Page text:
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ditions. All subsequent work was thus carried out using a frequency of 25 Hz with 2 min for adsorbing and a scanning potential range from 0.8 to 0.2 V.

Current (µA)

(a) 7.8

5.8 3.8

3.3. Analytical performance

1.8

-0.2 -1100

-900

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-500

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a (mV) Initiative scanning potential

Current (µA)

(b)

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7

6

5 0

10

20

30

0 40

5 50

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Frequency (HZ) (c)

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Current (µA)

8 6 4 2 0 0

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Time (s) Fig. 4. Effect of initial scanning potential (a), frequency (b) and adsorbing time (c) on the stripping peak current. Frequency (a) 25 Hz; initial scanning potential (b), 800 mV; the concentration of methyl parathion: 60 lM. Other conditions were the same as in Fig. 3.

following electron transfer from occurring. The effect of different variables of the SWV waveform was explored for further optimization. Fig. 4(b) examines the influence of the square-wave frequency upon the response to 60 lM methyl parathion. The peak current rises with the frequency at first up to 25 Hz, and then it decays gradually. The effect of accumulation time on the stripping peak current was investigated (Fig. 4(c)). The peak currents increase rapidly with the accumulation time at first and then more slowly and level at 2 min. The resulting current vs. time plot (Fig. 4(c)) displays a curvature consistent with adsorption processes. No such surface accumulation is indicated in analogous measurements at the bare glassy carbon surface (not shown). We also observed the accumulation of methyl parathion under constant potential conditions (not shown); there is no significant increasing of stripping peak current. Further experiments were thus employed under open-circuit con-

Fig. 5 displays the SWV response of adsorbed methyl parathion at CPE for increasing concentrations in adsorbing solution under the optimum experimental conditions (only show the curves at the potential range between 0.2 and 0.2 V). Well-defined peaks, proportional to the concentration of the corresponding methyl parathion, were observed. A linear relationship between the stripping current and methyl parathion concentration was obtained covering the concentration range from 1 to 60 lM, the linear regression equation being I (lA) = 0.14C  0.33, with a correlation coefficient of 0.9963. The detection limit was improved significantly by increasing the accumulation time. A detection limit of 0.05 lM was estimated on the basis of an s/n = 3 characteristic of the 0.1 lM data points in connection with a 600-s accumulation time. The detection limit obtained is comparable with that reported so far with an enzyme electrode [10]. A series of 10 repetitive measurements of a solution containing 5 lM yielded reproducible peak currents with relative standard deviations of 3.2. Interferences arising from the other nitrophenyl derivatives that are expected to co-exist in solution were used to evaluate the selectivity of stripping voltammetric analysis. Adsorbing experiments of 30 lM methyl parathion were performed in the presence of p-nitrophenol or nitrobenzene (30 lM), the stripping peak current varies slightly, and no new stripping peak was recorded at the selective potential range. The selectivity for stripping voltammetric detection of OP is probably due to stronger adsorption effect of OP compound on the surface of carbon paste electrode over p-nitrophenol or nitrobenzene. The stripping peak potential of OPs is around 0.1 V, which also avoids the interferences from other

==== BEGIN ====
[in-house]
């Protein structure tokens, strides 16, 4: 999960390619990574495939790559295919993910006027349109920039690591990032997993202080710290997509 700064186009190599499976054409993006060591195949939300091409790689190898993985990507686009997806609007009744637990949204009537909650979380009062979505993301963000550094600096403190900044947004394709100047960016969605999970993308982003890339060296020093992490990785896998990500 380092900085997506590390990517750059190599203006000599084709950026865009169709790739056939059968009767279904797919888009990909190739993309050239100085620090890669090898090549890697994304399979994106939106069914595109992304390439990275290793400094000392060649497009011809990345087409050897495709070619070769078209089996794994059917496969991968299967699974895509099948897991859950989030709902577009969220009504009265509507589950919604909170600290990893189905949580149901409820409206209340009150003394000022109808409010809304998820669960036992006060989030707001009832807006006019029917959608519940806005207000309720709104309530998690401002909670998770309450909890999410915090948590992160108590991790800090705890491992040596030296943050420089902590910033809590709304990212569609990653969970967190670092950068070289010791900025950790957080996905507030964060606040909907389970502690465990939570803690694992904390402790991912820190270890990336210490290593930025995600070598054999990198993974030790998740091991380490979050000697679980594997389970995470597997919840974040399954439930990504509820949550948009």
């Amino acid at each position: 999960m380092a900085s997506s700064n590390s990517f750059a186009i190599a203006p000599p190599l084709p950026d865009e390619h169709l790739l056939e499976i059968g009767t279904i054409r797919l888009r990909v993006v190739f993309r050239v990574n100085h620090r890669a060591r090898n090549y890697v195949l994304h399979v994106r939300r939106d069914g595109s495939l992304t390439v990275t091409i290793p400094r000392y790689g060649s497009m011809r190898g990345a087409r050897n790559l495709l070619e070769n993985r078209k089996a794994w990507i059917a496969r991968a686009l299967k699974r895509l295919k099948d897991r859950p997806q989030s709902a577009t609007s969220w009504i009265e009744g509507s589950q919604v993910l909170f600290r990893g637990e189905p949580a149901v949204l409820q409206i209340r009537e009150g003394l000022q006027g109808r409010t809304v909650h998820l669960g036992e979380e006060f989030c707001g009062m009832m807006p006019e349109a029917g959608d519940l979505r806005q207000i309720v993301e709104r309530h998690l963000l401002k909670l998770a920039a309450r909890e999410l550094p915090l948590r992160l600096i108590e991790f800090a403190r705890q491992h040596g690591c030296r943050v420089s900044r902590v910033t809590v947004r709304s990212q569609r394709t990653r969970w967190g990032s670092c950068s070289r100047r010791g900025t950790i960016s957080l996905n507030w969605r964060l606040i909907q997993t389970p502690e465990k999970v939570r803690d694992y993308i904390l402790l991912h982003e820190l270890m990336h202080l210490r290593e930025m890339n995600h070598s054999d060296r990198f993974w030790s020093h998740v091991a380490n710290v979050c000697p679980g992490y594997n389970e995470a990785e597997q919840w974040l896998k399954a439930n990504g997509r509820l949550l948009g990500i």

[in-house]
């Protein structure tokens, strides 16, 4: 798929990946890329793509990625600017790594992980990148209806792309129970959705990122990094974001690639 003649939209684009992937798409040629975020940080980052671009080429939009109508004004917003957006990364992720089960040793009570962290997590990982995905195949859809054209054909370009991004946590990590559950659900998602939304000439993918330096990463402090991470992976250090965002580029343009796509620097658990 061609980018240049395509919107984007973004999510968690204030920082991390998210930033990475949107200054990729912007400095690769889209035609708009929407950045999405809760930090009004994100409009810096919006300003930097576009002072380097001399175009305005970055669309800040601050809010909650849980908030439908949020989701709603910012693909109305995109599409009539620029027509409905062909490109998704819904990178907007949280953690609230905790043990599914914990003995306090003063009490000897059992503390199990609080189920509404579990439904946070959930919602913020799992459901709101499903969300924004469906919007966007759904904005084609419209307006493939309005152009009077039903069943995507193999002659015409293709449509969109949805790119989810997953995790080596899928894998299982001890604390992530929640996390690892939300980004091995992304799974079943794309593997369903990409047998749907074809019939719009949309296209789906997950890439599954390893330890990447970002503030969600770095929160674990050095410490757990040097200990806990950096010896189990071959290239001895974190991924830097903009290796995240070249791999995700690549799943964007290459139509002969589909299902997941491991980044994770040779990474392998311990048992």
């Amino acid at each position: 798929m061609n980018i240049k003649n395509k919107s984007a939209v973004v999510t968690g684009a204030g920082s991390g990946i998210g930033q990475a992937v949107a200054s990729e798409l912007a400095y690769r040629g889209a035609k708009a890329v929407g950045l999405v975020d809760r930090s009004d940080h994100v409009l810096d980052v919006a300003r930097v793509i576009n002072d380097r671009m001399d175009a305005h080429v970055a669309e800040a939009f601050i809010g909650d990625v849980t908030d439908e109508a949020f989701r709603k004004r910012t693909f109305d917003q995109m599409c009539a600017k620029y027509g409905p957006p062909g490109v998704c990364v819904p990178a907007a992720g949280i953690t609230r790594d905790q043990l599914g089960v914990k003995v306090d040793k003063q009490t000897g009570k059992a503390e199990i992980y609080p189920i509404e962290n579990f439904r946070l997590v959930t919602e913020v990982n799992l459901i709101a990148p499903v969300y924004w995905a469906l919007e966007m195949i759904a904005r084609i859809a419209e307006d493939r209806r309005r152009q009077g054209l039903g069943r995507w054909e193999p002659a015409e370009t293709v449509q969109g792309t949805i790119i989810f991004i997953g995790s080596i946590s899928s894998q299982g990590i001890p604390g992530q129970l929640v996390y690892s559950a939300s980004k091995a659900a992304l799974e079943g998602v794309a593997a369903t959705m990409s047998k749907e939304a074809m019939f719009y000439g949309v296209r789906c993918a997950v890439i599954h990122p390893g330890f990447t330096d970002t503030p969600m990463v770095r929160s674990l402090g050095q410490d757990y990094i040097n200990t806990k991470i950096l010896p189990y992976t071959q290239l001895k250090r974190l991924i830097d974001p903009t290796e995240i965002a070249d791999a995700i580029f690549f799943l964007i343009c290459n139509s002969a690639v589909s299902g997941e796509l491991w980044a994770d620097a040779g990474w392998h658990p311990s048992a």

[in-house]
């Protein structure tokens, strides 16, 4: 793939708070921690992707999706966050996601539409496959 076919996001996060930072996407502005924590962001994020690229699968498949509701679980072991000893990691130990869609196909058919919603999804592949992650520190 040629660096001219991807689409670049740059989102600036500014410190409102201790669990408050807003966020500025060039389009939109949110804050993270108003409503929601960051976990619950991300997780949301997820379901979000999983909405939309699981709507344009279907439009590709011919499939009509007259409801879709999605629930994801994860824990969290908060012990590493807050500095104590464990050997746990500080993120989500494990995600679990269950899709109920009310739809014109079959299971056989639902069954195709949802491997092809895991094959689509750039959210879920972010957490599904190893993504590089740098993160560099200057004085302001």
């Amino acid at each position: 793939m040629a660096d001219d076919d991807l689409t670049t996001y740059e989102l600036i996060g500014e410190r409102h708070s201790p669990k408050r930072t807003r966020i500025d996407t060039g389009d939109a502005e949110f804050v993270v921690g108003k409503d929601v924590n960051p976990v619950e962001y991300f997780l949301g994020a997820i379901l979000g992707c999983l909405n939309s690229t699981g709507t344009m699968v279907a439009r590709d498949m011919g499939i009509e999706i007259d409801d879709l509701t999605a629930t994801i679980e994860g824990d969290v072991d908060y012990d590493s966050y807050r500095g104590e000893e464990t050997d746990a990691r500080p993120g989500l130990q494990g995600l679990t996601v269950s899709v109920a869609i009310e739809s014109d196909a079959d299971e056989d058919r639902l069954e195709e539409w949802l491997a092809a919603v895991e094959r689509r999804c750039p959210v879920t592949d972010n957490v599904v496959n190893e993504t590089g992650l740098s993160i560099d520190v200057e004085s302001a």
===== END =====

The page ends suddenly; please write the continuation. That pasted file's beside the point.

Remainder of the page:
Fig. 5. Stripping voltammograms of increasing methyl parathion concentration, from bottom to top, 0, 3, 6, 9, 15, 30, and 60 lM, respectively; also, the inset shows the calibration curve.

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phenol compounds, whose oxidation potentials are more than 0.3 V. An electrochemical stripping analysis used in conjunction with a carbon paste transducer thus holds great promise for direct analysis of relevant water samples without any prior separation or pretreatment.

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Research and located at PNNL. PNNL is operated by Battelle for DOE under Contract DE-AC0576RL01830.

References 4. Conclusion A sensitive method for electrochemical stripping analysis of OPs has been demonstrated. OPs strongly adsorb on the carbon paste electrode surface and provide a facile quantitative method. An anodic stripping analysis with a very low stripping peak potential avoids interferences from other nitrophenyl derivatives and phenol compounds. The promising stripping voltammetric performance opens new opportunities for analyzing OP pesticides and nerve agents. The results obtained from this work imply that a combination of a disposable screen-printed electrode with a portable electrochemical instrument would benefit the field monitoring of OPs.

Acknowledgments The work is supported by a laboratory directed research and development program at Pacific Northwest National Laboratory (PNNL). The research described in this paper was performed at the Environmental Molecular Sciences Laboratory, a national scientific user facility sponsored by the US Department of EnergyÕs (DOEÕs) Office of Biological and Environmental